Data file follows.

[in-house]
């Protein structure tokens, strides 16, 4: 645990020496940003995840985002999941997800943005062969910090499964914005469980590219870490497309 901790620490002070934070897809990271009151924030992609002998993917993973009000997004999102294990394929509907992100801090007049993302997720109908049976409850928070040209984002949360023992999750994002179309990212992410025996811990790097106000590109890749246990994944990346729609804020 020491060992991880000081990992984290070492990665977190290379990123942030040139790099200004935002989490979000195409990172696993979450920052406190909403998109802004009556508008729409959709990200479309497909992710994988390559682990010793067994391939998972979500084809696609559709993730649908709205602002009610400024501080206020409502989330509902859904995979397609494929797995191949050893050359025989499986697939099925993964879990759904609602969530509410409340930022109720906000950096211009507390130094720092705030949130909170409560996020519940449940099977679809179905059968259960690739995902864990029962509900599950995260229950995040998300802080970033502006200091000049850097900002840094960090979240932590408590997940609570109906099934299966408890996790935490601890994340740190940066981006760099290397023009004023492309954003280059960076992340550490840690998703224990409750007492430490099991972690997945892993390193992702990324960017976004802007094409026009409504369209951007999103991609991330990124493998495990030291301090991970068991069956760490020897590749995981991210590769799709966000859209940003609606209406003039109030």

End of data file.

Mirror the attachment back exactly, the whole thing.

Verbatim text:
[in-house]
């Protein structure tokens, strides 16, 4: 645990020496940003995840985002999941997800943005062969910090499964914005469980590219870490497309 901790620490002070934070897809990271009151924030992609002998993917993973009000997004999102294990394929509907992100801090007049993302997720109908049976409850928070040209984002949360023992999750994002179309990212992410025996811990790097106000590109890749246990994944990346729609804020 020491060992991880000081990992984290070492990665977190290379990123942030040139790099200004935002989490979000195409990172696993979450920052406190909403998109802004009556508008729409959709990200479309497909992710994988390559682990010793067994391939998972979500084809696609559709993730649908709205602002009610400024501080206020409502989330509902859904995979397609494929797995191949050893050359025989499986697939099925993964879990759904609602969530509410409340930022109720906000950096211009507390130094720092705030949130909170409560996020519940449940099977679809179905059968259960690739995902864990029962509900599950995260229950995040998300802080970033502006200091000049850097900002840094960090979240932590408590997940609570109906099934299966408890996790935490601890994340740190940066981006760099290397023009004023492309954003280059960076992340550490840690998703224990409750007492430490099991972690997945892993390193992702990324960017976004802007094409026009409504369209951007999103991609991330990124493998495990030291301090991970068991069956760490020897590749995981991210590769799709966000859209940003609606209406003039109030």